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Thursday, January 29, 2009

Why Use the BitlyXAPI?

As you most likely saw in my last post, I've just released the BitlyXAPI .NET Library. I created this library for two reasons: first, it is my entry to the bit.ly API Contest; second, I wanted to have some fun with my .NET chops while at the same time doing something helpful for the web development community. The BitlyXAPI .NET Library is free under the terms of the GNU GPL, so clearly I'm not looking to make a profit off this nor am I attempting to prevent other developers from deriving their own libraries from it.

So, if you're a .NET developer and you're reading this, you're most likely wondering what the BitlyXAPI Library can do for you - which is not a topic that I've previously addressed in-depth. I wanted to spend some time highlighting what I believe to be the key advantages to using this library in a project that implements the bit.ly API.

The BitlyXAPI Library is Fast
Due in no small part to the fact that the bit.ly API itself is quite speedy, I've done my best to keep the BitlyXAPI Library's overhead low so that there is little (if any) perceptible difference between using the Library and calling the bit.ly API directly.

The BitlyXAPI Library is Open and Adaptable
I'm not a huge fan of most API wrappers because they often limit what you can do, so I purposefully set out to write a library that would allow developers to leverage the bit.ly API without necessarily being put into lock-step with the API's implementation. Rather, developers can use the BitlyXAPI Library as it fits into their applications rather than build applications that strictly adhere to the functionality of the library (which is, unfortunately, the case with most API wrappers). Granted, this level of adaptability does have its drawbacks; for instance, one might notice that none of the bit.ly API methods are defined in the BitlyXAPI Library - meaning that one would have to write one's own Shorten() method in their application should they choose to do so. However, I feel that the aforementioned example highlights why the BitlyXAPI Library is so great, because it potentially allows developers to easily write complex methods with the BitlyXAPI Library.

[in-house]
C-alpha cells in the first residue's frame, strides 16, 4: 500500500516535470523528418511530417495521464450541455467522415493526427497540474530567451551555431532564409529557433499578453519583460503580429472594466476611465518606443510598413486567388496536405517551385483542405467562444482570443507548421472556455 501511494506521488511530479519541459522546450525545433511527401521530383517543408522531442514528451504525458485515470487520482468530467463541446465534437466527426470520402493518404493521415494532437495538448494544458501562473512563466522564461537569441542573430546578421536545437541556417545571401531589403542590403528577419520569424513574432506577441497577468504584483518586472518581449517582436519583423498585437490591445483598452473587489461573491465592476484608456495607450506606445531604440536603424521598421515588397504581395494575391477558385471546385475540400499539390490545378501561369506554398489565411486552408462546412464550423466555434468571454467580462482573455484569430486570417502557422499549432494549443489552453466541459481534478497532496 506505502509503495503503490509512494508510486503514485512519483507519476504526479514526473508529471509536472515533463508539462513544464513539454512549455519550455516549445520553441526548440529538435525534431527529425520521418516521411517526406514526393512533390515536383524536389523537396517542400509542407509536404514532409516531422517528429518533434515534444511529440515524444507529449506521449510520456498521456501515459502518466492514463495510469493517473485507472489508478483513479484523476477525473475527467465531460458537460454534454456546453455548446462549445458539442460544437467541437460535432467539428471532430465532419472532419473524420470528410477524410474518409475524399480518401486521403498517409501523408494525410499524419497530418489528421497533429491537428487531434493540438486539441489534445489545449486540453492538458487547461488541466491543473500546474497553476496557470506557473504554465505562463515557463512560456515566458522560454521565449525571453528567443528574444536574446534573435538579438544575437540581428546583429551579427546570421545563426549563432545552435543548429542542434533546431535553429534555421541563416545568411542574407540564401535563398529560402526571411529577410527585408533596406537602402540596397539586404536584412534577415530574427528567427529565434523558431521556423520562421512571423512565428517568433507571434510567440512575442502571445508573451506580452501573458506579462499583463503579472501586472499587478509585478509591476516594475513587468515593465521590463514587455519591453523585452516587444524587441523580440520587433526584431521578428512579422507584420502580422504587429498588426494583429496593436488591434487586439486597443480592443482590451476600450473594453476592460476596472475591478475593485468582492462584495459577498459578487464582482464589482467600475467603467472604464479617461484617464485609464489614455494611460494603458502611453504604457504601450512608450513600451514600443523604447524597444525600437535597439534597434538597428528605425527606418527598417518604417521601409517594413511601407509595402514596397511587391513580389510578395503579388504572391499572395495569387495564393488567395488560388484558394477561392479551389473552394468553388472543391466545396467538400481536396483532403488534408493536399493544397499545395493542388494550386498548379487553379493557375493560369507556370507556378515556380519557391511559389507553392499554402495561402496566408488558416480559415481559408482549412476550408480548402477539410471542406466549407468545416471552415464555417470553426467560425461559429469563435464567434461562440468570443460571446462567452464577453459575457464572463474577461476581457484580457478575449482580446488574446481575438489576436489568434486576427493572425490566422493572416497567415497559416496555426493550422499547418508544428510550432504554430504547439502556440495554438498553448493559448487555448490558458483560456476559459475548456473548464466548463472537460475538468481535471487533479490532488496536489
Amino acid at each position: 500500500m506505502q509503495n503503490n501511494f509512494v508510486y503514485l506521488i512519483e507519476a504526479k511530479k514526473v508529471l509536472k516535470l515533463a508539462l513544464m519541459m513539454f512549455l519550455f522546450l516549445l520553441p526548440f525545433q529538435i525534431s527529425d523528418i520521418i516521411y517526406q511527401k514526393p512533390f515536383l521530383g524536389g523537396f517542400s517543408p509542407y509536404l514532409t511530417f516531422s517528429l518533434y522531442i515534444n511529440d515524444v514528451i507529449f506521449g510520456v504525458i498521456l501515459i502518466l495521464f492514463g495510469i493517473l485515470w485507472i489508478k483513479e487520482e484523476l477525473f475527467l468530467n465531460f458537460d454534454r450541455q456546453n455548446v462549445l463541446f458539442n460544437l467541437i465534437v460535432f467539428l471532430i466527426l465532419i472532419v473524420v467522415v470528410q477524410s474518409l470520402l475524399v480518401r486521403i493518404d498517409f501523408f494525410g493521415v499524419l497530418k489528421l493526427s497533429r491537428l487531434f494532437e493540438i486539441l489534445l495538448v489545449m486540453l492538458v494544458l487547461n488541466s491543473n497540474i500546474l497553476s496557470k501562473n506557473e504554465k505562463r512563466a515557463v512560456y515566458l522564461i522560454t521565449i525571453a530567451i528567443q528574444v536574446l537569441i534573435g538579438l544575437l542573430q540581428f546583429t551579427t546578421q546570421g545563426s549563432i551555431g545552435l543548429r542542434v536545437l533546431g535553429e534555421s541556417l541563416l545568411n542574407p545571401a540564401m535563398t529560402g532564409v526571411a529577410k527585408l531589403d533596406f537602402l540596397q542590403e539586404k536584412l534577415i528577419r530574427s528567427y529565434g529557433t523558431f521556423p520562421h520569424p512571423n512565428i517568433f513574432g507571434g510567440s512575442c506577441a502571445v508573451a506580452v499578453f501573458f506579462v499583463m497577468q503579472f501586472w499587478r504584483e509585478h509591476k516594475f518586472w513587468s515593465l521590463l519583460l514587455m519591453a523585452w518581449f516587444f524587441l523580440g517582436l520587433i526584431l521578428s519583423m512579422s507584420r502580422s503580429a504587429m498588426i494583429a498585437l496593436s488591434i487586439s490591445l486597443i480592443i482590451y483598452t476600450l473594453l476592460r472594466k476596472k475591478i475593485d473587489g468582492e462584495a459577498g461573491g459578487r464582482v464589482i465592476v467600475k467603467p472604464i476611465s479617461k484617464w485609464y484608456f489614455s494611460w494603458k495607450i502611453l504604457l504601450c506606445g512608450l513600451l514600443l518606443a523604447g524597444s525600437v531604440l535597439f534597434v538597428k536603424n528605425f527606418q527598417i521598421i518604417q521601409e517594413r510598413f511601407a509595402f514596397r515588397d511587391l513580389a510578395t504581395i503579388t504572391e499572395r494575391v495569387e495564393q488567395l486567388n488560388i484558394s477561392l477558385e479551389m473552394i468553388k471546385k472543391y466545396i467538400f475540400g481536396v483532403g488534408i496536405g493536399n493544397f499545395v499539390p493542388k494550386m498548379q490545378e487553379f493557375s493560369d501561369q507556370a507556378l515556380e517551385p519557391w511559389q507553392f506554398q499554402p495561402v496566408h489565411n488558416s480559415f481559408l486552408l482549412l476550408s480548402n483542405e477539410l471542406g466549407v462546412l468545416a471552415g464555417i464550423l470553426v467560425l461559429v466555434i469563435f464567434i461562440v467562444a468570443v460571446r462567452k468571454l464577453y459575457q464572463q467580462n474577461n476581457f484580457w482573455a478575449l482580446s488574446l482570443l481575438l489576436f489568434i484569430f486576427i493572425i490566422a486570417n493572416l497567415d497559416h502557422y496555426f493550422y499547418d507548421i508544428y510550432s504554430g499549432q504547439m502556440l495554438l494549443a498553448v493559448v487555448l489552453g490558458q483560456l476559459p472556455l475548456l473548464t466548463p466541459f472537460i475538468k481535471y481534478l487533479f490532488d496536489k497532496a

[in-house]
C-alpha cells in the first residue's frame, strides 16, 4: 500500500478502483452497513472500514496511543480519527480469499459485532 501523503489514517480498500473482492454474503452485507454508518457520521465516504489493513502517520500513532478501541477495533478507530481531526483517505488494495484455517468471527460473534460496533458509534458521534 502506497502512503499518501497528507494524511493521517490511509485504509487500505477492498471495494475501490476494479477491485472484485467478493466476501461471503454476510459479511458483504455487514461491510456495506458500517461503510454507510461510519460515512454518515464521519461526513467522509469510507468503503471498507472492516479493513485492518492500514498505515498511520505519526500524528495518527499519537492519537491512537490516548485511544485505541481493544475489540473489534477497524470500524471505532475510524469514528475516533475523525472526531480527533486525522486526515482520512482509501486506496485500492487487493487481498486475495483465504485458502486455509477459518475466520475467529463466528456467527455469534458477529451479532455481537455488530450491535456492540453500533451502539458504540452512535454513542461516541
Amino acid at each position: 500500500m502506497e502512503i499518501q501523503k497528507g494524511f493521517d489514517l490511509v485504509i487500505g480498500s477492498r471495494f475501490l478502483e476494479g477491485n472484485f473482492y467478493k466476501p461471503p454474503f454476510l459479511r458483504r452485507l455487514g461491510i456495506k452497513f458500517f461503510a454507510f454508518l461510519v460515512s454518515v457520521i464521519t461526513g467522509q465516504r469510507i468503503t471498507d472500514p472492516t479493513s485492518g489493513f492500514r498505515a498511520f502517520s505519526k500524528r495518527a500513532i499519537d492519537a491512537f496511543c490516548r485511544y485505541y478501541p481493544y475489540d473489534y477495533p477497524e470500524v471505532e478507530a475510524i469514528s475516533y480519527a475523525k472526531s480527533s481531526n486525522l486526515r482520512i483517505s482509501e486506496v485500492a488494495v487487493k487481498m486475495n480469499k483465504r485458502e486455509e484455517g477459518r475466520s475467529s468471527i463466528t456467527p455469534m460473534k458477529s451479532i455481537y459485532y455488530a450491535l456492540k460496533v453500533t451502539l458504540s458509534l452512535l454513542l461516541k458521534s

The BitlyXAPI Library is Event-based
I took an asynchronous, or event-based, model into account when I wrote the BitlyXAPI Library. It allowed me to write lean, granular, and easily maintained code in the Library itself. However, it also gives developers the advantage of writing lean, granular, and easily maintained code in their own applications. And, the event-based model gives developers the assurance that their application won't hang if a method call doesn't return a result.

The BitlyXAPI Library Handles Menial Tasks
For most, creating an application that imports data from an external resource is excruciating because so many lines of code must be dedicated to checking that the application has network access, then checking that the application can access the specified resource, then cleaning up when the resource is no longer needed, etc. Internally the BitlyXAPI checks with every call to the bit.ly API that the API is accessible to the application, and throws a BitlyException if the service is unavailable for any reason. The BitlyXAPI also performs its own garbage collection on the resources that it uses. Therefore, the developer can focus more on developing a solid application and spend less time writing code to perform menial tasks.

The BitlyXAPI Library is Well-documented
Another one of my pet peeves about many (but not all) API wrappers out there is their lack of documentation and/or working samples. Upon decompressing the BitlyXAPI Library archive a developer will notice the ReadMe.txt file along with a small sample class and console application. The ReadMe.txt file provides full documentation for the BitlyXAPI Library, while the sample class and console application allows the developer to see the BitlyXAPI Library at work - right out of the box.

The BitlyXAPI Library is Free
By "free" I don't mean "no-cost", although the BitlyXAPI Library is provided at no-cost as well. Rather, I mean that because the BitlyXAPI Library is licensed under the GNU GPL, developers are free to request and obtain the Library's source code so that they may alter it to better meet their needs, or to create an extended library from it. The only thing I request is that out of respect developers acknowledge Driscoll Web Development and/or Brian Driscoll (me) in their applications - and that they provide a link to the original BitlyXAPI Library somewhere in their application's documentation.